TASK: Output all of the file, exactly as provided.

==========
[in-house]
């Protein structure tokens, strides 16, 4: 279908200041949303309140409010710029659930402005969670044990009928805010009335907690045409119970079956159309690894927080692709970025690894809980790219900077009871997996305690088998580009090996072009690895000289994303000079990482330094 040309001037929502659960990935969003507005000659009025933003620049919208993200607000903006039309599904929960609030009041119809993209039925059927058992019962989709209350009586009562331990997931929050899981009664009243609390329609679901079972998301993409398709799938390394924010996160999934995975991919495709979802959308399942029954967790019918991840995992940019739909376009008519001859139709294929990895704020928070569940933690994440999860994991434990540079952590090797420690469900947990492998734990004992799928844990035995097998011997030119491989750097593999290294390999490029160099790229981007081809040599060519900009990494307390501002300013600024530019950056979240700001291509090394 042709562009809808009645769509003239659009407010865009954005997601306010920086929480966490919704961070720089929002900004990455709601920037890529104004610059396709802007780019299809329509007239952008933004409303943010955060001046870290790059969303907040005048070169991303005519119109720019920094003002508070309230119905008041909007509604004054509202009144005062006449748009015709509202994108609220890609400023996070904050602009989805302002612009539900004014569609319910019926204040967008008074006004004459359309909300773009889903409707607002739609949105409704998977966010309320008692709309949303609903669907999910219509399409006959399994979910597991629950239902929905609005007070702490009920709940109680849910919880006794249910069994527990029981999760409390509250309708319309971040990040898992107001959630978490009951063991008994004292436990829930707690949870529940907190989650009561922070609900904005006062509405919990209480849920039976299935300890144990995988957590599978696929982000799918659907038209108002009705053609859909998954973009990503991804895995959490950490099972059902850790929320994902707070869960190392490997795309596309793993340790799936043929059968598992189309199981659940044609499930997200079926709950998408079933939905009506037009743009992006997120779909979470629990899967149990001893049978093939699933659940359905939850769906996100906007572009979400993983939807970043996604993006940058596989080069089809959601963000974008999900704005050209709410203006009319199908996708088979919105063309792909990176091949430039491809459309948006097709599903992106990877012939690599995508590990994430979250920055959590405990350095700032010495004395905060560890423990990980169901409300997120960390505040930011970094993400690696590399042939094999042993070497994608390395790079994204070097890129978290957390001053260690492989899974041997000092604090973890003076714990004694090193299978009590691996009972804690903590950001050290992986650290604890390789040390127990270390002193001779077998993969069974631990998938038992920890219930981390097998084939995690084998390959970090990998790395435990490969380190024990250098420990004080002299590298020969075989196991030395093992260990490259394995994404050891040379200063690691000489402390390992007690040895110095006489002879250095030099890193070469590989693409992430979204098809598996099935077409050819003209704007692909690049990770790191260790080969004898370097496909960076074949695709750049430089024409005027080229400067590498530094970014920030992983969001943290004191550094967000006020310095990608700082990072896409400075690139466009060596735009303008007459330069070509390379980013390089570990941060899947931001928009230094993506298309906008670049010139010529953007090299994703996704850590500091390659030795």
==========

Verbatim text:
[in-house]
């Protein structure tokens, strides 16, 4: 279908200041949303309140409010710029659930402005969670044990009928805010009335907690045409119970079956159309690894927080692709970025690894809980790219900077009871997996305690088998580009090996072009690895000289994303000079990482330094 040309001037929502659960990935969003507005000659009025933003620049919208993200607000903006039309599904929960609030009041119809993209039925059927058992019962989709209350009586009562331990997931929050899981009664009243609390329609679901079972998301993409398709799938390394924010996160999934995975991919495709979802959308399942029954967790019918991840995992940019739909376009008519001859139709294929990895704020928070569940933690994440999860994991434990540079952590090797420690469900947990492998734990004992799928844990035995097998011997030119491989750097593999290294390999490029160099790229981007081809040599060519900009990494307390501002300013600024530019950056979240700001291509090394 042709562009809808009645769509003239659009407010865009954005997601306010920086929480966490919704961070720089929002900004990455709601920037890529104004610059396709802007780019299809329509007239952008933004409303943010955060001046870290790059969303907040005048070169991303005519119109720019920094003002508070309230119905008041909007509604004054509202009144005062006449748009015709509202994108609220890609400023996070904050602009989805302002612009539900004014569609319910019926204040967008008074006004004459359309909300773009889903409707607002739609949105409704998977966010309320008692709309949303609903669907999910219509399409006959399994979910597991629950239902929905609005007070702490009920709940109680849910919880006794249910069994527990029981999760409390509250309708319309971040990040898992107001959630978490009951063991008994004292436990829930707690949870529940907190989650009561922070609900904005006062509405919990209480849920039976299935300890144990995988957590599978696929982000799918659907038209108002009705053609859909998954973009990503991804895995959490950490099972059902850790929320994902707070869960190392490997795309596309793993340790799936043929059968598992189309199981659940044609499930997200079926709950998408079933939905009506037009743009992006997120779909979470629990899967149990001893049978093939699933659940359905939850769906996100906007572009979400993983939807970043996604993006940058596989080069089809959601963000974008999900704005050209709410203006009319199908996708088979919105063309792909990176091949430039491809459309948006097709599903992106990877012939690599995508590990994430979250920055959590405990350095700032010495004395905060560890423990990980169901409300997120960390505040930011970094993400690696590399042939094999042993070497994608390395790079994204070097890129978290957390001053260690492989899974041997000092604090973890003076714990004694090193299978009590691996009972804690903590950001050290992986650290604890390789040390127990270390002193001779077998993969069974631990998938038992920890219930981390097998084939995690084998390959970090990998790395435990490969380190024990250098420990004080002299590298020969075989196991030395093992260990490259394995994404050891040379200063690691000489402390390992007690040895110095006489002879250095030099890193070469590989693409992430979204098809598996099935077409050819003209704007692909690049990770790191260790080969004898370097496909960076074949695709750049430089024409005027080229400067590498530094970014920030992983969001943290004191550094967000006020310095990608700082990072896409400075690139466009060596735009303008007459330069070509390379980013390089570990941060899947931001928009230094993506298309906008670049010139010529953007090299994703996704850590500091390659030795």